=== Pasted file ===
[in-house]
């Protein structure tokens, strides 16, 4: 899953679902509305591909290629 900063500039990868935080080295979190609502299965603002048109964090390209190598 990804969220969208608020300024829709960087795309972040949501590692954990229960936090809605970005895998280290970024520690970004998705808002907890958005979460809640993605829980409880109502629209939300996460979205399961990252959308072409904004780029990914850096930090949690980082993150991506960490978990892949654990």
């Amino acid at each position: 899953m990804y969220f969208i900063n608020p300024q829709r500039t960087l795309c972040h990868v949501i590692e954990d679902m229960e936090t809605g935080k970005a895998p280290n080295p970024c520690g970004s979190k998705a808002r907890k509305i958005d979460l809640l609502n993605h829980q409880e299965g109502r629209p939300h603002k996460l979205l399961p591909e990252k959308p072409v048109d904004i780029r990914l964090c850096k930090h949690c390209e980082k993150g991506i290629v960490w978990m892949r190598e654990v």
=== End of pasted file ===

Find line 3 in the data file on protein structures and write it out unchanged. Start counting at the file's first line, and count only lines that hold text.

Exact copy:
């Amino acid at each position: 899953m990804y969220f969208i900063n608020p300024q829709r500039t960087l795309c972040h990868v949501i590692e954990d679902m229960e936090t809605g935080k970005a895998p280290n080295p970024c520690g970004s979190k998705a808002r907890k509305i958005d979460l809640l609502n993605h829980q409880e299965g109502r629209p939300h603002k996460l979205l399961p591909e990252k959308p072409v048109d904004i780029r990914l964090c850096k930090h949690c390209e980082k993150g991506i290629v960490w978990m892949r190598e654990v």